McDonald’s Seeks to Strike Down Iowa’s New Franchise Law
DES MOINES, Iowa (AP) _ McDonald’s Corp. has asked a federal court to throw out a state law that gives franchise owners new legal rights in their dealings with companies such as the fast-food giant.
McDonalds claims the law, which takes effect July 1, is unconstitutional and interferes with existing contracts.
″Unless the overall statute is repealed at the first opportunity, it will foster litigation and create uncertainty in many business relationships,″ said Ed Rensi, president and chief executive of McDonald’s U.S.A.
Among its provisions, the law voids any portion of a franchise contract that requires legal disputes to be resolved in courts outside Iowa.
It also bars termination of contracts without advance notice or ″good cause,″ requires franchisers to accept transfers of ownership to qualified relatives or partners if a franchisee is disabled or dies, and limits franchisers’ power to veto sales of the business.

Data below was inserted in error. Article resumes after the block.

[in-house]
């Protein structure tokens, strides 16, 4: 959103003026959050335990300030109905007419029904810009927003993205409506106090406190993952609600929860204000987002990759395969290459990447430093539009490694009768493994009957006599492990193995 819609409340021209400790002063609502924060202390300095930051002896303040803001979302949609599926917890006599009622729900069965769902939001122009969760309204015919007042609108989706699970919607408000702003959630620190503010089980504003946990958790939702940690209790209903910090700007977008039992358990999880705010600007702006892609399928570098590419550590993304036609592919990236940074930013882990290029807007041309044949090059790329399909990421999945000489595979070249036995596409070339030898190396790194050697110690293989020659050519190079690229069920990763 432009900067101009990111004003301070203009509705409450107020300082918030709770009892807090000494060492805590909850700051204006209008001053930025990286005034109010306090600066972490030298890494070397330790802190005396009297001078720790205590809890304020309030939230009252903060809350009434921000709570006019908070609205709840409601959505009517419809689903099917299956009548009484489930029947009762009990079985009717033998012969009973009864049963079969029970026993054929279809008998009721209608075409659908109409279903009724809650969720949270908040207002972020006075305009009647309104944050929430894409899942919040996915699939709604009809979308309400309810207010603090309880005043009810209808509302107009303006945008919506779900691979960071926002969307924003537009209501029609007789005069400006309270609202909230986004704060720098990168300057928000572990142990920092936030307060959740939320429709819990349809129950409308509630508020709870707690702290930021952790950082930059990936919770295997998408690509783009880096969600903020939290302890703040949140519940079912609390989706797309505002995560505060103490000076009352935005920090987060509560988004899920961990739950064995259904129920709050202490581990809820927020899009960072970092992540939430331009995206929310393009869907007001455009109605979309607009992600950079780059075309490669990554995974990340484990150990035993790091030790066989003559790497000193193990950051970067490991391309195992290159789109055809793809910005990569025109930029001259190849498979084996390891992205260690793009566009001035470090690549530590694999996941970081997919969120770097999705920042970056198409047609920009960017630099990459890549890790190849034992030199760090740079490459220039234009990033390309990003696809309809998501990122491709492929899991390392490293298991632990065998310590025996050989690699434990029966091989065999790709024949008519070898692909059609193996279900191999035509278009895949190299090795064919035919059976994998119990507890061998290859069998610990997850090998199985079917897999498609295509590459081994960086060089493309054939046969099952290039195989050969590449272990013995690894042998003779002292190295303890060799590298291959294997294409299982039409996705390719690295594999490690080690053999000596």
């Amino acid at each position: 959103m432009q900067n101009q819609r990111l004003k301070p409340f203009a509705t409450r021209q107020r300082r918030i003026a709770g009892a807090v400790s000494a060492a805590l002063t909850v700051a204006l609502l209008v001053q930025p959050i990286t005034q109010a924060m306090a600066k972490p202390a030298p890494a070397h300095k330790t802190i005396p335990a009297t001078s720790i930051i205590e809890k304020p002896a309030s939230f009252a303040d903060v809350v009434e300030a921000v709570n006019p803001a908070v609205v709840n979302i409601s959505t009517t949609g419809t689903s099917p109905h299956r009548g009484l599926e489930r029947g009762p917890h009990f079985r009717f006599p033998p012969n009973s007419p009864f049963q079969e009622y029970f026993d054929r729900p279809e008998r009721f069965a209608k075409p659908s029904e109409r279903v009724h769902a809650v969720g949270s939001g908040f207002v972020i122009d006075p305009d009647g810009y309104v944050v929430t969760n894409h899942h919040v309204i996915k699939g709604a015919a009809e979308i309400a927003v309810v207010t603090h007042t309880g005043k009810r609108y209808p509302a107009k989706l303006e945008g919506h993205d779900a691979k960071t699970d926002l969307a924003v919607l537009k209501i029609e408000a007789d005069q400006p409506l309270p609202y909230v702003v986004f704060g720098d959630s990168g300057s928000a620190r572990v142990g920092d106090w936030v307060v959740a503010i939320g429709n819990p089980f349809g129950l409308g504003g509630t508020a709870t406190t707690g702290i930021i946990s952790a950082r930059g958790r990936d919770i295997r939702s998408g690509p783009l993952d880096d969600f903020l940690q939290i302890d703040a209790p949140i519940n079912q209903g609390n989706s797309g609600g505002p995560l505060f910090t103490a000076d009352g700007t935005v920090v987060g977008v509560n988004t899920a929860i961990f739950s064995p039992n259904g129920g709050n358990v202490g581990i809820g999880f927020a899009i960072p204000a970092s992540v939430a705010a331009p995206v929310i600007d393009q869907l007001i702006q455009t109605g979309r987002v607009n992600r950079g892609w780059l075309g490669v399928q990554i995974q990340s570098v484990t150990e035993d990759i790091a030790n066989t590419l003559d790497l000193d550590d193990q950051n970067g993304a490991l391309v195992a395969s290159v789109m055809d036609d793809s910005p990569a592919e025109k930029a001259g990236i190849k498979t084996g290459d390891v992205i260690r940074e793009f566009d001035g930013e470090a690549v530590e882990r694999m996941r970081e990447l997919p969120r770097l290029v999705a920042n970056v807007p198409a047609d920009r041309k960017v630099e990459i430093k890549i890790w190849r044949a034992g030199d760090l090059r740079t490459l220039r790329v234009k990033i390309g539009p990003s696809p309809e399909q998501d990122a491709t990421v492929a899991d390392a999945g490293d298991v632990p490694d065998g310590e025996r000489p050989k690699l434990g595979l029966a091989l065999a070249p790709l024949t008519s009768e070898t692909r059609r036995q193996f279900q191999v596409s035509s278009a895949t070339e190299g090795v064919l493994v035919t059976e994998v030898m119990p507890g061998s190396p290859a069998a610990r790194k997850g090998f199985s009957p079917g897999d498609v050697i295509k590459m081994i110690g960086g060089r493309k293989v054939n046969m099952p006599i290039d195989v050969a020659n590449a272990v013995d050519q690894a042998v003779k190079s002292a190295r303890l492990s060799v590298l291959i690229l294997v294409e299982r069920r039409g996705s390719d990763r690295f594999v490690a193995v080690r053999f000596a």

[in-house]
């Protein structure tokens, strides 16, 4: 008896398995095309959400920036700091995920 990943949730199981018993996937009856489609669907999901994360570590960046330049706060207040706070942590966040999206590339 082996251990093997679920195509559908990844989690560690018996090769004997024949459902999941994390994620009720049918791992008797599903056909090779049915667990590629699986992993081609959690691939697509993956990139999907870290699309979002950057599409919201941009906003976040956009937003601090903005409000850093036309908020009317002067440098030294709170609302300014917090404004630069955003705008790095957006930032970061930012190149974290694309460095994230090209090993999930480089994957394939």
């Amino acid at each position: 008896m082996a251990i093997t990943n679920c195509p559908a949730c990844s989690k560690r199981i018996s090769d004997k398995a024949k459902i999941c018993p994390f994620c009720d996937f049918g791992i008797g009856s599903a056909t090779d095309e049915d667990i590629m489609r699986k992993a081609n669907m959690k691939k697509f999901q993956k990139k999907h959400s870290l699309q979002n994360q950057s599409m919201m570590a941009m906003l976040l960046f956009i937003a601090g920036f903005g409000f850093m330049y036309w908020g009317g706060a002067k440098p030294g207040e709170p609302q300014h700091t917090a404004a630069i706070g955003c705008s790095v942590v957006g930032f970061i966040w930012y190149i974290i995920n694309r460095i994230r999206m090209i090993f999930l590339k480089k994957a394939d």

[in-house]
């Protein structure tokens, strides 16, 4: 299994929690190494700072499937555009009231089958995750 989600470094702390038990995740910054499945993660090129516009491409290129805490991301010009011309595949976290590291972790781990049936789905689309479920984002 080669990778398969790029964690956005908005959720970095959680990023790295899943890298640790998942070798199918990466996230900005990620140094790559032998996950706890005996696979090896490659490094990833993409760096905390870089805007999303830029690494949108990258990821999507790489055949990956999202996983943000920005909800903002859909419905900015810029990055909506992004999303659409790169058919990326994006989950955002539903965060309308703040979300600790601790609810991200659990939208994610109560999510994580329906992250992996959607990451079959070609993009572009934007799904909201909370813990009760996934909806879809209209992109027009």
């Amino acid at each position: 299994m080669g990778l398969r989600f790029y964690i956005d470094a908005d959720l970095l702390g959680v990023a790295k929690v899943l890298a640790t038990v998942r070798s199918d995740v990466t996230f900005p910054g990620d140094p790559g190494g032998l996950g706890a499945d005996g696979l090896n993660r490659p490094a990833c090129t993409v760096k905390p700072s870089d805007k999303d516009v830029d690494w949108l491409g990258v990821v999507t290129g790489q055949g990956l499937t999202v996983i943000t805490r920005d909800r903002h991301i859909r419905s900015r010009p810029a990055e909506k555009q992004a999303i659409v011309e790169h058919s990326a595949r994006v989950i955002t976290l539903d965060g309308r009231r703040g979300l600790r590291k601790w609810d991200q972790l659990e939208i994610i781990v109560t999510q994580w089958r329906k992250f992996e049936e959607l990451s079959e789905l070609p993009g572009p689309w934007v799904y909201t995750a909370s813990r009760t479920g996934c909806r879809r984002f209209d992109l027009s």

The restrictions apply to fast-food restaurants, convenience stores, retail outlets and service businesses. The law doesn’t cover gas stations, auto and farm equipment dealers or real estate and insurance agencies.
Despite an intense lobbying fight, the bill breezed through the Legislature. Gov. Terry Branstad signed it April 23, despite threats from some of the nation’s biggest franchisors to halt growth in Iowa.
The lawsuit, filed Tuesday in U.S. District Court, asks for a ruling on the law’s constitutionality and whether it creates new conditions for the chain’s Iowa operations.
Franchising accounts for more than $200 billion in annual sales nationwide. Franchise owners who pushed for the law said they needed to protect their multimillion-dollar investments.